[Top] [All Lists]

Re: I-D ACTION:draft-degener-sieve-body-00.txt

2002-07-26 10:43:19

Jutta Degener <jutta(_at_)sendmail(_dot_)com> writes:

[ This is a much revised version in response to the calls for more
  text processing before a match on this list.  --Jutta]

A New Internet-Draft is available from the on-line Internet-Drafts 

    Title           : Sieve -- 'body' extension

I like this version much better, but still some small

0) No way to split based on MIME structure or MIME headers.  Compare
   the complex MIME-parsing features of the IMAP FETCH BODY[] command.
   It may take the sieve body extension too far to dvelve into a
   full-blown MIME parser, but it might be useful some day.  E.g.,
   split all OpenPGP multipart/encrypted mail into one folder, all
   S/MIME multipart/encrypted mail into another folder.

This is starting to get complicated, and complexity can be expensive...

Two issues regarding the text:

|    MIME parts encoded in a content transfer encoding must be decoded,
|    and text MIME parts in charsets other than UTF-8 MUST be converted
|    to UTF-8 prior to the match.

1) Converting into UTF-8 is non-trivial.  Standards wise it is not
even defined what this means, since I don't know of any standards body
that publish official transcoding tables.  It is possible for
transcoding tables "out there" to even conflict (e.g. CP437 used in a
german environment may transcode differently than CP437 used in a
greek environment).  I suggest at least noting that this is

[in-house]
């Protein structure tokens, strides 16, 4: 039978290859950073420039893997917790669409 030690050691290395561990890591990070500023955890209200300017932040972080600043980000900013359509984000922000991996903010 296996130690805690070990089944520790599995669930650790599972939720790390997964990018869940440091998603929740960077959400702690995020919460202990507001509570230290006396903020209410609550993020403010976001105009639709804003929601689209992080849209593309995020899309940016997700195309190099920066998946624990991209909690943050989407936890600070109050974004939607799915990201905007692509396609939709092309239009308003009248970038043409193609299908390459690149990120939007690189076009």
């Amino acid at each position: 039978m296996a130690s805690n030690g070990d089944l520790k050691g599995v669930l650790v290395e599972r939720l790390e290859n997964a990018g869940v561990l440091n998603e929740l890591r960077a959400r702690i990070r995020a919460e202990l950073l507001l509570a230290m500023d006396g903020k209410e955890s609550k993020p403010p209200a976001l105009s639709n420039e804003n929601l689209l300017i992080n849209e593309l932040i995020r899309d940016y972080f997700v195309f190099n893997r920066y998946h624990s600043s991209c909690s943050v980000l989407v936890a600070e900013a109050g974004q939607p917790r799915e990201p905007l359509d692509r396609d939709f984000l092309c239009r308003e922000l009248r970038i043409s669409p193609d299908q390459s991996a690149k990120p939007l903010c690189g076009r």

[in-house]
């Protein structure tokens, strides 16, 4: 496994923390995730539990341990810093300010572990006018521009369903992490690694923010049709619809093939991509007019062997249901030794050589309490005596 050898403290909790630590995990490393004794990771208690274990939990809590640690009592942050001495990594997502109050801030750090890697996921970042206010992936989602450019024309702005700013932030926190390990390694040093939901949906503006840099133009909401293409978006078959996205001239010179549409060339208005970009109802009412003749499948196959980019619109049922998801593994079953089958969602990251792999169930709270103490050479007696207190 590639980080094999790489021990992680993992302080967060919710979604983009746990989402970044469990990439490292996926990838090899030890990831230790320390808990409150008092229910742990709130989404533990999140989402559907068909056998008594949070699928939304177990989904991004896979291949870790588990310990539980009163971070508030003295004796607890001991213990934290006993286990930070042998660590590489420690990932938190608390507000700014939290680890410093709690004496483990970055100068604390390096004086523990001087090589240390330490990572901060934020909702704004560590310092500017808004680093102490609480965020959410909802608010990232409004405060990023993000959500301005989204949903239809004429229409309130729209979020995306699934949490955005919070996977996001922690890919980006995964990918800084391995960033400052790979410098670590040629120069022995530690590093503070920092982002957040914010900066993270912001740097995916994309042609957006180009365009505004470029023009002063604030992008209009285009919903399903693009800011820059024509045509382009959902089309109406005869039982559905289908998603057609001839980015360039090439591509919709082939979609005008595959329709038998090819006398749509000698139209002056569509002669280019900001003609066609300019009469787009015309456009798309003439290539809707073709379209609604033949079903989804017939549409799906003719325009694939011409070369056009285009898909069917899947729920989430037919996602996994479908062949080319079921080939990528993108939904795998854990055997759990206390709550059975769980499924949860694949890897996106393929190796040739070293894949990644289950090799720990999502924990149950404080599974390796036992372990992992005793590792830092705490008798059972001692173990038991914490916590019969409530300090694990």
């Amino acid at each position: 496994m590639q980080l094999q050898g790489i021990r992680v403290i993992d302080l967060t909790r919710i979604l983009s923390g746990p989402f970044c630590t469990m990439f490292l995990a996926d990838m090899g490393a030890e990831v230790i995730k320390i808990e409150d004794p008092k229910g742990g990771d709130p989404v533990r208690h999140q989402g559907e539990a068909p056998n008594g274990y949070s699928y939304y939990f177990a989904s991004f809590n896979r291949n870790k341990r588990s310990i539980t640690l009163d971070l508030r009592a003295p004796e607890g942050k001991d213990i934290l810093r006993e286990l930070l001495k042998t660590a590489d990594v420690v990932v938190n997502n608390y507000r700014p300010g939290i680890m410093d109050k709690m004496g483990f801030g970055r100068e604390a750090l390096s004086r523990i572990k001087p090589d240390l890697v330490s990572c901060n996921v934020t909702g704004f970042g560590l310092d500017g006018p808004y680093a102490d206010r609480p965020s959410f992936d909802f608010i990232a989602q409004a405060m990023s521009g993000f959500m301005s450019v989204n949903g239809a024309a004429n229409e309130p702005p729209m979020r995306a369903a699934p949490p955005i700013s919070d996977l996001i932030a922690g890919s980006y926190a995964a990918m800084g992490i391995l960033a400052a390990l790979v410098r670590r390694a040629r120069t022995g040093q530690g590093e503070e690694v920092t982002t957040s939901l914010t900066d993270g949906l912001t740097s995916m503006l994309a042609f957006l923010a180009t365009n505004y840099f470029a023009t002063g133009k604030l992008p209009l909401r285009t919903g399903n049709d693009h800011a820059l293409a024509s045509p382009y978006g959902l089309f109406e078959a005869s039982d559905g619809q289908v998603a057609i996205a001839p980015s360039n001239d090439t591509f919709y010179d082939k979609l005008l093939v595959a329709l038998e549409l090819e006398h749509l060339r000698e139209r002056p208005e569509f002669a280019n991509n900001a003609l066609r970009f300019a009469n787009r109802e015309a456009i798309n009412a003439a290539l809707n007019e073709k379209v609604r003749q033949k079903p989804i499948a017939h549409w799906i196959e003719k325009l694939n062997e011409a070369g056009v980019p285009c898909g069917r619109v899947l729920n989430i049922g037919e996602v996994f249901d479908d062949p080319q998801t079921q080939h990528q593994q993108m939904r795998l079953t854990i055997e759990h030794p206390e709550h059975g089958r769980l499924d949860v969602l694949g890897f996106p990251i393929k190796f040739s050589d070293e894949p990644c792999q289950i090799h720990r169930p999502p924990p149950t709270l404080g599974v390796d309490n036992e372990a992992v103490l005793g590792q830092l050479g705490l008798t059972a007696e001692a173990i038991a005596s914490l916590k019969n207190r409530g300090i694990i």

non-trivial, but that such efforts should however be made, and the
exact implementation is left to local policy.

This sounds like a reasonable thing to do, but there's also the issue of how
unknown charsets are handled. It may be that searching unconverted text is a
reasonable fallback or it may not. I'd suggest a compromise: A search involving
8bit characters on text with an unknown charset always fails, while a search
involving only the ASCII subset proceeds on the unconverted text. I base this
on the observation that ASCII-compatible charsets are pretty common. (Although
perhaps a further heuristic that any unknown charset that has 2022 in the name
shouldn't receive such treatment would also be useful...)

2) CTE "decoding" is a bit loose.  I suggest specifying that
   implementations must support some set of common CTE's, such as
   base64, qp, 8bit.  It may make sense to discuss what should happen
   if CTE is syntactically incorrect, or contains a value which the
   implementation does not support (e.g., "x-yenc").

I agree that this should be discussed. I'm not completely sure how to handle
it, but I'm leaning towards saying that the search should simply fail.

3) What about multipart/partial?

Hmm. Tricky. I think any search involving non-ASCII should fail. I'm less
clear on whether or not an ASCII search should proceed.

Searches of encrypted data are also likely to produce less than useful

4) (Revealing my ignorance:) Are sieve scripts binary clean?

No. Sieves are defined to be in UTF-8, with the restrictions that implies.

   If I want to implement something like the unix "file" command in a sieve
   script to split some data into special folders depending on magic
   values in the file, I might need to express binary data.

I think searching for patterns in binary data goes beyond the scope of this
particular extension. In the specific case of a magic number test, I'd suggest
that rather than attempting to code such tests into sieve that this be done by
having a "magic" test that applies a set of system-provided magic number tests
to the file and returns a result that the sieve can then check.


<Prev in Thread] Current Thread [Next in Thread>